Olympians compete in BMX Pro-Am in Oshkosh
Six Olympians were among the competitors for the Tangent Pro-Am BMX race on Sunday at Sunnyview Expo Center in Oshkosh.
“We bring the pro athletes together with the amateurs so it gives the amateurs a chance to race some of the top pros. To see where you stack up with these guys. You're the local fast guy. It's like okay let's see where you're really at,” Rich Pelton, Owner of Tangent Products said.
Competitors raced two qualifying rounds then a semifinal race and then a main event with $15,000 in total cash prizes.
“You kind of have to give it hell every time because somebody is -- the other guys are chasing you down so it's not easy. This is my 21st year racing. I grew up racing the Pro-Ams being an amateur racing, chasing the pros down so it's cool to see and I wish more kids did it,” Nic Long, U.S. Olympic BMX racer said.
Along with the Pro-AM, Sunday the youth divisions participated in the Wisconsin State Championships so kids as young as four competed for a BMX state title.
“it's for the community. It's for the sport. We are just trying to see this sport grow and get kids off the videogames and out here participating in sport," Pelton said.
Jenna Vonholzen of Oshkosh, has raced in the Wisconsin State Championships for the past six years.
“This has been my home track for eight years and it's cool to say that (the pros) rode this track before. It's cool to watch them and I really like meeting them and saying hi and they are always so nice and it's just cool to see them race and what they go through,” Vonholzen said.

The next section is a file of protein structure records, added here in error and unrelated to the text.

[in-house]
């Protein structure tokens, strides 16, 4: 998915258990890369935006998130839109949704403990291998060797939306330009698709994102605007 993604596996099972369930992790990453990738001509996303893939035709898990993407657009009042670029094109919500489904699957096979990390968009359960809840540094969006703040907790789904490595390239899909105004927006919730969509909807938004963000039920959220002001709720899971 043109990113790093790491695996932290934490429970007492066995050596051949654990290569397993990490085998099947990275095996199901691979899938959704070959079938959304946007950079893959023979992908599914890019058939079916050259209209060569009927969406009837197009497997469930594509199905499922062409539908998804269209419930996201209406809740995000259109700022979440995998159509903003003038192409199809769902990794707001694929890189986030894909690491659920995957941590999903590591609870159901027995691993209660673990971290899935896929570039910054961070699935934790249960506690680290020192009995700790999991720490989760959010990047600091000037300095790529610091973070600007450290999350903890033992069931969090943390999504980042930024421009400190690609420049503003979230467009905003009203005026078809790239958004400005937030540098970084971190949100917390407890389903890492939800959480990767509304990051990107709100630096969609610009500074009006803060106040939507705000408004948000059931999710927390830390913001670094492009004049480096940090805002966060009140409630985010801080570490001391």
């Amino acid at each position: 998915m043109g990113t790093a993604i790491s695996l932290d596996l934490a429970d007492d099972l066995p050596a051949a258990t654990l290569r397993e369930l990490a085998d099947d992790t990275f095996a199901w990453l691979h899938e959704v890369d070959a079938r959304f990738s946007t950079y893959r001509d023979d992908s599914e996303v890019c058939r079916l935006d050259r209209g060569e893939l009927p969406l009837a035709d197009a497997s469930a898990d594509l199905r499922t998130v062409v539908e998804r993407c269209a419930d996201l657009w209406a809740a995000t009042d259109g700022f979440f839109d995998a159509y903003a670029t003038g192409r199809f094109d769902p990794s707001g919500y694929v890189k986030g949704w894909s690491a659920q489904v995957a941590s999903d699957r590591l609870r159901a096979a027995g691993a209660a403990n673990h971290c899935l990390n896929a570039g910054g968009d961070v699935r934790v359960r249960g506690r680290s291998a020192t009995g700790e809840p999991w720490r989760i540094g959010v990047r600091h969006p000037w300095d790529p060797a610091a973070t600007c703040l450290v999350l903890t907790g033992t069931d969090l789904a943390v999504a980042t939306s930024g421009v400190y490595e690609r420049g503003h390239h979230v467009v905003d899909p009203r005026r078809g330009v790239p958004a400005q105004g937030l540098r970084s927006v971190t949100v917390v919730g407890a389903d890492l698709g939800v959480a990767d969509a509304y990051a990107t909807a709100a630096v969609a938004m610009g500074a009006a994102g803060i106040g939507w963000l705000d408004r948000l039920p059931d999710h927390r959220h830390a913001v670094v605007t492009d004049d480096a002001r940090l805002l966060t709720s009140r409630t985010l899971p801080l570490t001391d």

Competitors in the Pro-Am were from as far as Australia and New Zealand.
"We don't get to see too many of the younger racing just even on the local, state level and these are going to be the guys who are going to take over our spots in years to come so it's cool to see,” Lauren Reynolds, Australian Olympic BMX Racer said.
The men’s Winnebagoland BMX 2018 race was won by Corben Sharrah of Tuscan, AZ. Sharrah brought home $3,500 for the win. In the women’s race, Brooke Crain of Visalia, CA took first and won $1,750.
“We all started when we were young and just because we love riding bikes so that's the grassroots right there and obviously there's a difference between a local level and a professional but that's our job. That's all we do. Day in and day out. We train. We race. We study everything we do and we just try and be a better athlete so we can come to these events and really put on a show,” Reynolds said.